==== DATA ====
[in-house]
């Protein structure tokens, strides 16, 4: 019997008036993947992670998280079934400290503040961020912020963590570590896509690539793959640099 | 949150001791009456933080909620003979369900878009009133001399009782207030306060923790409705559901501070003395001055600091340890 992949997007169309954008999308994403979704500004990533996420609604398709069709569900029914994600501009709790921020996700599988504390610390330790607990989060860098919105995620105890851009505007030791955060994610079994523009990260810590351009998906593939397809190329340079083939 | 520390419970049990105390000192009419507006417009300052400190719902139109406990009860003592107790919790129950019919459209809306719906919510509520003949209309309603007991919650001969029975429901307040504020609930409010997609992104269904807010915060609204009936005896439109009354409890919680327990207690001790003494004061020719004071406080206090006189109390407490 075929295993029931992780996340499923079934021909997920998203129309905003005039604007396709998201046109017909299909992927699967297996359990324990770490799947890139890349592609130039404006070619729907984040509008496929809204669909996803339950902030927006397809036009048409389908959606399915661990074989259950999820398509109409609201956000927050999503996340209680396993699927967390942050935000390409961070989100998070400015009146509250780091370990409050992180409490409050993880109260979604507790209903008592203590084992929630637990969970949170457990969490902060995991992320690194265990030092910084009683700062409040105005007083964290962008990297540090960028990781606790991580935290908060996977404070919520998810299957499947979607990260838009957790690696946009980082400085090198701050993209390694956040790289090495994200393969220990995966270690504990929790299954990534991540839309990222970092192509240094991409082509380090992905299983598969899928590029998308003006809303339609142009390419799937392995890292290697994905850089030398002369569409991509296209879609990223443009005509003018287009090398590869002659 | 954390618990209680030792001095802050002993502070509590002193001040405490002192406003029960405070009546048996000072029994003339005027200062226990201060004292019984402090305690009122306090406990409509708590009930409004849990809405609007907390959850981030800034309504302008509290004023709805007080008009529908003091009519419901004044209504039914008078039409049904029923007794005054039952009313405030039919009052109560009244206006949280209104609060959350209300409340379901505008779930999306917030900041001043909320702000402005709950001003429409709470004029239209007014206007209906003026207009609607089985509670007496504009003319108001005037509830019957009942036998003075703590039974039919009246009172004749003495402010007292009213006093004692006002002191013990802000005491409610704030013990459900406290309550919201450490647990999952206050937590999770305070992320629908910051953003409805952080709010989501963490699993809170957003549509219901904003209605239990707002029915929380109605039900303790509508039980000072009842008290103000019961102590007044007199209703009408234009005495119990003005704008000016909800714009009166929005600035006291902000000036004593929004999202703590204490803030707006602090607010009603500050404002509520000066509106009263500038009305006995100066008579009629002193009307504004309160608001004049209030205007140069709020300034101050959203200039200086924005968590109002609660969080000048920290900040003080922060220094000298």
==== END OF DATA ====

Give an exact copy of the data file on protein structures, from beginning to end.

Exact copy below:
[in-house]
């Protein structure tokens, strides 16, 4: 019997008036993947992670998280079934400290503040961020912020963590570590896509690539793959640099 | 949150001791009456933080909620003979369900878009009133001399009782207030306060923790409705559901501070003395001055600091340890 992949997007169309954008999308994403979704500004990533996420609604398709069709569900029914994600501009709790921020996700599988504390610390330790607990989060860098919105995620105890851009505007030791955060994610079994523009990260810590351009998906593939397809190329340079083939 | 520390419970049990105390000192009419507006417009300052400190719902139109406990009860003592107790919790129950019919459209809306719906919510509520003949209309309603007991919650001969029975429901307040504020609930409010997609992104269904807010915060609204009936005896439109009354409890919680327990207690001790003494004061020719004071406080206090006189109390407490 075929295993029931992780996340499923079934021909997920998203129309905003005039604007396709998201046109017909299909992927699967297996359990324990770490799947890139890349592609130039404006070619729907984040509008496929809204669909996803339950902030927006397809036009048409389908959606399915661990074989259950999820398509109409609201956000927050999503996340209680396993699927967390942050935000390409961070989100998070400015009146509250780091370990409050992180409490409050993880109260979604507790209903008592203590084992929630637990969970949170457990969490902060995991992320690194265990030092910084009683700062409040105005007083964290962008990297540090960028990781606790991580935290908060996977404070919520998810299957499947979607990260838009957790690696946009980082400085090198701050993209390694956040790289090495994200393969220990995966270690504990929790299954990534991540839309990222970092192509240094991409082509380090992905299983598969899928590029998308003006809303339609142009390419799937392995890292290697994905850089030398002369569409991509296209879609990223443009005509003018287009090398590869002659 | 954390618990209680030792001095802050002993502070509590002193001040405490002192406003029960405070009546048996000072029994003339005027200062226990201060004292019984402090305690009122306090406990409509708590009930409004849990809405609007907390959850981030800034309504302008509290004023709805007080008009529908003091009519419901004044209504039914008078039409049904029923007794005054039952009313405030039919009052109560009244206006949280209104609060959350209300409340379901505008779930999306917030900041001043909320702000402005709950001003429409709470004029239209007014206007209906003026207009609607089985509670007496504009003319108001005037509830019957009942036998003075703590039974039919009246009172004749003495402010007292009213006093004692006002002191013990802000005491409610704030013990459900406290309550919201450490647990999952206050937590999770305070992320629908910051953003409805952080709010989501963490699993809170957003549509219901904003209605239990707002029915929380109605039900303790509508039980000072009842008290103000019961102590007044007199209703009408234009005495119990003005704008000016909800714009009166929005600035006291902000000036004593929004999202703590204490803030707006602090607010009603500050404002509520000066509106009263500038009305006995100066008579009629002193009307504004309160608001004049209030205007140069709020300034101050959203200039200086924005968590109002609660969080000048920290900040003080922060220094000298």